Monday, February 18, 2019

rumours of his death are accurately predictions...

Back in the day, legend has it, a newspaper published an obituary of Mark Twain, while he was travelling in England, and he famously quipped "The rumours of my death have been greatly exaggerated".

What if someone built an AI (ok, ok, machine learning algorithm), that could precisely predict the day of your death; for everyone; to the day. with only the occasional false positive or false negative (for example, due to sudden accident, or sudden unexpected advance in treatment techniques)?

How fanciful is this? 

if you look at actuarial tables, and the error margins, you'd be surprised how accurately they describe expected longevity already, and note that these are typically compiled for purposes like life insurance (i.e. to give risk&therefore  premium rates), and are not using all the detail that they might have (since the risk can be spread over broad groups, even if more precise predictions could be made). When looking after elderly relatives in recent years, these tables have been very useful for planning care costs and have proved (somewhat alarmingly) accurate. 

It is also well known that as you get older, especially in middle age, details of life style+health conditions start to provide ever more precise predictors of how long you will last. However, to date, these systems only make use of a relatively small fraction of personal health data about you. What if we use it all?

Recent work in the Turing looked at predicting when someone would have a subsequent hospital appointment after a visit to A&E (or respectively for elective). Other work looked at morality in certain wards and (more happily) at the predictors of who to release to go home and when with best chances of recovery. These systems have impressive performance (e.g. 98% to the day in some cases).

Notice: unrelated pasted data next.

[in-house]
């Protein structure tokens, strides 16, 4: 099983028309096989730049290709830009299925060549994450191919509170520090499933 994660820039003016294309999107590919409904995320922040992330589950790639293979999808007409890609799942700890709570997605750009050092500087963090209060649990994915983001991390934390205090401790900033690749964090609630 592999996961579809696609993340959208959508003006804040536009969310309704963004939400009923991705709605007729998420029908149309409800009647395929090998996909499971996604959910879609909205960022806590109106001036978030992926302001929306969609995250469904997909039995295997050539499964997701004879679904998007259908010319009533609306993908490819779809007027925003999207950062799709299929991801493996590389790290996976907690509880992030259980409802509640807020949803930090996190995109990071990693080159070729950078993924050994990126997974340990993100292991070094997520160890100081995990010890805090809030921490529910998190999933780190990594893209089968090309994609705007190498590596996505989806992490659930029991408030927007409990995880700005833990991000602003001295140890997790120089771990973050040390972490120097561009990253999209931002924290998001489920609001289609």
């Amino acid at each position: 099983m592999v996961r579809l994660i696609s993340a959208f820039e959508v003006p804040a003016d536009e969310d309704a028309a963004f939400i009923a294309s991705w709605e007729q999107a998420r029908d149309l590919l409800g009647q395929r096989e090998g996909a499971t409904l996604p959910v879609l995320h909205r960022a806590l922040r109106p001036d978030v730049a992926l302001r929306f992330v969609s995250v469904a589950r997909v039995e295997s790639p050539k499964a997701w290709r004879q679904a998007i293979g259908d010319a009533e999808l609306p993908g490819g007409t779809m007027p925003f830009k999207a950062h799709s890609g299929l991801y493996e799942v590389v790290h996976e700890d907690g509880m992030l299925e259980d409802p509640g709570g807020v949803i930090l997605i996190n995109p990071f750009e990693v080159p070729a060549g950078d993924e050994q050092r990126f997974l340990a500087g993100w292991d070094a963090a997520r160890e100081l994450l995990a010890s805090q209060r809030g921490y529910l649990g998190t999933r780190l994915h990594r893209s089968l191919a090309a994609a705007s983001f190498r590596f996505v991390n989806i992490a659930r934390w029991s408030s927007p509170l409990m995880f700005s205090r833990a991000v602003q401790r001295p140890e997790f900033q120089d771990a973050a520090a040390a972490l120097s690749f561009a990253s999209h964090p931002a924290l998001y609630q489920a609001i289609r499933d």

So imagine at some point (for the sake of argument, lets say if you make it to "majority"/adulthood), it is revealed what date you will live til? What would that do to society? Economics? What about ethics?

I can imagine people "cheating death" the wrong way.
No more health insurance (since there's certainty).
How might people plan funerals?
Many, many perverse incentives, unintended consequences and downright weird stuff.

Much harder than just having slightly better automatic language tools that might make better fake news, but also, much more likely to appear soon.

1 comment:

Simon Leinen said...

I'm sure there are certain wards that need a good look at their morality, but I sense a typo...

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misery me, there is a floccipaucinihilipilification (*) of chronsynclastic infundibuli in these parts and I must therefore refer you to frank zappa instead, and go home